π πΌ = ππ½ β ππ πΌ = πππ½ = ππ
ππΌ = π π½ β πππΌ = ππ π½ = ππ
ππΊ πΌ = π πΌ ππ − π πΌ ππ
ππΊπ½ = ππ½ ππ − ππ½ ππ
β For unary systems, it can be shows that G = m
β Then, for πΌ ↔ π½ equilibrium
πΊ πΌ = πΊπ½
ππ
ππ
=
ππ
β
ππΊ πΌ = ππΊπ½
ππΊ ′ = −π ′ ππ + π ′ ππ + πππ
π=
ππΊ′
ππ
=
π,π
π ππΊ
ππ
=πΊ
π,π
ππ½ − π πΌ
βπ πΌ→π½
=
ππ½ − π πΌ
βπ πΌ→π½
14/24
ππ
ππ
=
ππ
ππ½ − π πΌ
βπ πΌ→π½
βπ» πΌ→πΊ
=
=
πππ βπ πΌ→πΊ
ππ½ − π πΌ
βπ πΌ→π½
πΌ ↔ πΎ Equilibrium
βπ = π πΎ(πΉπΆπΆ) − π πΌ(π΅πΆπΆ) = −π£π
βπ» = π» πΎ(π»π) − π» πΌ(πΏπ) = +π£π
ππ
ππ
FCC (0.74)
=
ππ
βπ»
&lt;0
πππ βπ
πΏ ↔ πΏ Equilibrium
BCC (0.68)
βπ = π πΏ − π πΏ = +π£π
βπ» = π» πΏ − π» πΏ = +π£π
ππ
βπ»
=
&gt;0
ππ ππ
πππ βπ
Unary phase diagram for pure iron
15/24
β Thus, to determine a unary phase diagram,
integration of the following two equations are required to determine P = P (T) curve
of two-phase equilibria of the system.
For equilibrium between
two condensed-phases
• S ↔ L equilibrium
ππ
ππ
• α ↔ β equilibrium
For equilibrium between
condensed phase and gas phase
• S ↔ G equilibrium
• L ↔ G equilibrium
ππ
ππ
ππ
ππ
βπ πΌ→π½
=
βπ πΌ→π½
Clapeyron Equation
βπ» πΌ→πΊ
πβπ» πΌ→πΊ
=
=
πππ βπ πΌ→πΊ
ππ 2
Clausius - Clapeyron Equation
16/24
Order of Phase Transformations
β Phase transitions are driven by the minimization of the free enthalpy of the
system: if at a certain temperature, the entropy contribution of the Gibbs
enthalpy outweighs the enthalpy contribution in
ΔG = ΔH − TΔS
the high-temperature phase will become thermodynamically stable.
Unfortunately, the term order is
used for two different concepts in
relationship to phase transitions.
β The precise nature of this change, i.e. how smoothly or abruptly it occurs,
is different for different types of phase transition.
On the one hand, each phase
transition involves an ordered
(low-temperature) and a disordered
(high-temperature) phase .
β To describe this, phase transitions are classified into first-order and
second-order transitions.
On the other hand, the order of the
transition (in the mathematical
sense of the word) determines the
severity of the changes as
described above.
• The order referred to here is the order of the differential of the Gibbs energy
for which a step is observed at the phase transition.
17/24
First Order Transition
Example: Melting, vaporisation, sublimation, etc.
Ice ↔ Water
Water ↔ Steam
Liquid copper ↔ Solid copper
Characteristics of First-Order Transition
• Large heat energy absorbed or liberated during the transition
In all these transitions, T and P remain constant
while S and V change
dG = -SdT + VdP
S = -(πG/πT)P
V = (πG/ πP)T
CP = T (πS/ πT)P = T(π 2G/ πT2)P
a = (1/V) (πV/ πT)P
b = -(1/V) (πV/ πP)T
• Gibbs free energy changes continuously and at the point of transition, G remains constant
• First-order derivatives (V, S) and the second-order derivatives (a, b, CP) of Gibbs free energy
changes discontinuously as a function of temperature
18/24
Second Order Transition
Example:
Liquid He-I ↔ Liquid He-II (at Lambda point, TL = 2.19 K)
Ferromagnetic materials ↔ Paramagnetic materials (at Curie point. For Fe, TC = 1043 K)
Characteristics
• No heat energy absorbed or liberated during the transition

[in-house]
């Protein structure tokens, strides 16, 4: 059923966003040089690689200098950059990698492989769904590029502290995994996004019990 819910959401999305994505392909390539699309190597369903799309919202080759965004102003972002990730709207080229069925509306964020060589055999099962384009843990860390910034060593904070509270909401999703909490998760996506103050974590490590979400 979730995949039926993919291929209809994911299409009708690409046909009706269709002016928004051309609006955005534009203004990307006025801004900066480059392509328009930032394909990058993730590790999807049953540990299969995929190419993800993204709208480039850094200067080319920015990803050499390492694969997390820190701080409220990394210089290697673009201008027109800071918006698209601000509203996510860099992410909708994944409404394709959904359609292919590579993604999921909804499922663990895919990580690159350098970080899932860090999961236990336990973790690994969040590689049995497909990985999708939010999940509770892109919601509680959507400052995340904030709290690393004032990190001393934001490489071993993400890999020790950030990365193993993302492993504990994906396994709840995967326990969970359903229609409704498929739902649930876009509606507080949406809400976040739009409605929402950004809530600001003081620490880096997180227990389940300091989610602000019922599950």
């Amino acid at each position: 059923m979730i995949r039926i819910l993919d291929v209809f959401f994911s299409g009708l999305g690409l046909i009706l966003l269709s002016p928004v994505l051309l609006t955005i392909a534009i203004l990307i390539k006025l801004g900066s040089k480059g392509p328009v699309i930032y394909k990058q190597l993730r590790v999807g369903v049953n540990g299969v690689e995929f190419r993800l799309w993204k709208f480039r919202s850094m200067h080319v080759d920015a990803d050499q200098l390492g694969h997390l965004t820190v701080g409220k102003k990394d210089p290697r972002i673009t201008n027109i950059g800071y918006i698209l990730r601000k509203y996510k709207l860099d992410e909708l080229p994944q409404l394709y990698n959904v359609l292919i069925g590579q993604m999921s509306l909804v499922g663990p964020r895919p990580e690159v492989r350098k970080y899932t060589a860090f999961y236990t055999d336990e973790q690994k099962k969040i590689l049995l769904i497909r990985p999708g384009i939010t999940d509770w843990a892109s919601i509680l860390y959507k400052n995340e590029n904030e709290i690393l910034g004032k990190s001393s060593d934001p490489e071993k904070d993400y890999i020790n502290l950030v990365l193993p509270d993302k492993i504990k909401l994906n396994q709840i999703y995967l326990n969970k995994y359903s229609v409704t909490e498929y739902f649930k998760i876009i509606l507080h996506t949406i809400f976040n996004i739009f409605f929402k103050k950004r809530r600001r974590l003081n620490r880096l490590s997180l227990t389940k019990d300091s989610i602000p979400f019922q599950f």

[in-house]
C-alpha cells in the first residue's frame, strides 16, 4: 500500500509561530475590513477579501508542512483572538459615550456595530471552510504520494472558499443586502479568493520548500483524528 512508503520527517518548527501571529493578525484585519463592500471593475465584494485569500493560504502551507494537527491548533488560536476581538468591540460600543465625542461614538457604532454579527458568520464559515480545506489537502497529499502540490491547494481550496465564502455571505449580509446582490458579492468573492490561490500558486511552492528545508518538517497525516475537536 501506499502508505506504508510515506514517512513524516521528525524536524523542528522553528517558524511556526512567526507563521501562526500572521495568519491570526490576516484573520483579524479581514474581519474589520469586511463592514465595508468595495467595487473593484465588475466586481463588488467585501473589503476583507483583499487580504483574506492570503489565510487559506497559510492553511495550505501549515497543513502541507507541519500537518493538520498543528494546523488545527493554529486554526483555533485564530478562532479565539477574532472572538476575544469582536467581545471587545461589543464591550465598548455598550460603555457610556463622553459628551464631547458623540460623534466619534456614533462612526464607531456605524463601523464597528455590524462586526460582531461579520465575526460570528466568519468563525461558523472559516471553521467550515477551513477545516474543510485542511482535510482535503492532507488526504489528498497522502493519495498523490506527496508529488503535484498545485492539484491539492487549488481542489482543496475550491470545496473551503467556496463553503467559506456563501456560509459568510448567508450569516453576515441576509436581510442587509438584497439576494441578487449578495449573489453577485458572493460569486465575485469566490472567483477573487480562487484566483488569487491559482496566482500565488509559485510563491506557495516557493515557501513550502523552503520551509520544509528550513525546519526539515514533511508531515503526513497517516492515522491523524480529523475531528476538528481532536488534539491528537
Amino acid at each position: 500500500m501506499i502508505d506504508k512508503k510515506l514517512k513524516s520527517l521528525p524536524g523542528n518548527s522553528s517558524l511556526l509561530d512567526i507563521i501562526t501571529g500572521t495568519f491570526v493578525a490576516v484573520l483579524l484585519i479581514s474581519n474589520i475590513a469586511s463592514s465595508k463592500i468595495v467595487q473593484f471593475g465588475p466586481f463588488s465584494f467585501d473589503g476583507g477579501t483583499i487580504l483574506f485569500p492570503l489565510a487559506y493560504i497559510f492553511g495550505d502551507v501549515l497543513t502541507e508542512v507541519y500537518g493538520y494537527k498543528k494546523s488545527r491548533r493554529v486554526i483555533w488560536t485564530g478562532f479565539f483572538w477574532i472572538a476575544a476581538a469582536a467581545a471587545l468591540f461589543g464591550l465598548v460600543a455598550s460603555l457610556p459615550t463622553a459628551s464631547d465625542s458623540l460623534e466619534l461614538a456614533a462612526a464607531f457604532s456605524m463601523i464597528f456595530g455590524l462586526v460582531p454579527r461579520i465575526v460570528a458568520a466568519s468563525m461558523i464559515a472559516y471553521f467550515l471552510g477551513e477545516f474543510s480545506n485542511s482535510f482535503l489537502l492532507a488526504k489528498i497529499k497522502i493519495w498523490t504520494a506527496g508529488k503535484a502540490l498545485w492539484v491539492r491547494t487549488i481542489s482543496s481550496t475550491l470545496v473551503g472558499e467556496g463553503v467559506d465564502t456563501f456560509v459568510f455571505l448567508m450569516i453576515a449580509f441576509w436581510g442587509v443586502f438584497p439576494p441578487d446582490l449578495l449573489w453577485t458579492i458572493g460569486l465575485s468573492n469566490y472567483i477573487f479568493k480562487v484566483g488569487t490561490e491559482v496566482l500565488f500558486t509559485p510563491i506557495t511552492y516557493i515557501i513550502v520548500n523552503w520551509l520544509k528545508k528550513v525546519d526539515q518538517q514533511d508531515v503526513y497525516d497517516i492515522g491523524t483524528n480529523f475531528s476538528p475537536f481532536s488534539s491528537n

• Continuous Gibbs free energy
• Smooth transition in first derivatives of Gibbs free energy but discontinuity in second derivatives
• No change in entropy and volume
• Discontinuity appears in specific heat
• Entropy and volume doesn’t change discontinuously
19/24
FIRST-ORDER PHASE TRANSITION
ππΊ
ππ
−π =
G
ππΊ
ππ
π=
π
πΆπ = π
π
π,π
To ο₯
DV
DS = L/T
T
T
ππ
ππ
T
T
SECOND-ORDER PHASE TRANSITION
G
π
S
DS = 0
T
T
CP
DV=0
T
T
20/24
• The Gibbs free energy, G, of both phases involved in the transition is a smooth function
of temperature. At the transition point, the curves of both phases intersect - on crossing
the transition point, the other phase becomes the thermodynamically stable one.
• As a result, there is a kink in the free energy of the system (under equilibrium conditions)
at the transition point of a first-order transition. In a second-order transition, the free
energy of both phases are identical over a limited temperature range before diverging
either side of the transition. Both curves have the same tangent at the transition point.
• For first-order transitions, the kink in G corresponds to a step in its first derivatives at
the transition point. This is a result of the high latent heat associated with the transition.
• In the case of second-order transitions, there is no latent heat and therefore no step in
the entropy at the transition. However, the slope of the curve changes abruptly,
producing a kink similar to that in G itself for first-order transitions.
• For a first-order transition, the heat capacity therefore goes to infinity when the transition
point is approached from either side. For a second-order transition, the kink in S merely
results in a step in its derivative.
21/24
Examples of Unary Phase Diagrams
• Three allotropic forms (d, g and a) with
different crystal structures and different
properties.
• a-iron (BCC), also called Ferrite, exists from
the lowest temperatures up to 910&deg;C, and it's
magnetic up to its Curie temperature of 768&deg;C.
770 K
11 GPa
• g-iron (FCC), also called Austenite, exists from
910-1401&deg;C.
• Above 1401 &deg;C, there is d-iron (BCC). At
normal pressure, the d-iron melts at 1538&deg;C.
Unary phase diagram of pure iron
• At very high P, there exists another solid,
called e-iron (HCP). Although not
technologically useful, is important for
geologists as it is found in Earth’s core.
22/24
• Silica is polymorphic material.
• The polymorphic forms of silica crystals are:
1. At room temperature, the stable form of silica is
a-quartz.
2. At 573&deg;C, a-quartz will change to β-quartz.
3. On cooling, β-quartz will revert to a-quartz.
4. At 870&deg;C, stable β-quartz will change to
β-Tridymite.
5. At 1470&deg;C, β-Tridymite will change to
β- Cristobalite, which melts at 1713&deg;C.
(a)
(b)
Unary phase diagram of silica
6. At high temperature, metastable β-quartz will
change to β-Cristobalite or melt to liquid silica.
(a) Phase diagram for silica system SiO2 at higher pressures
(b) Stability relations in the silica system at atmospheric pressure
23/24
Next Class
Lecture 6
Thermodynamics and Phase Diagrams
3 – Binary Solutions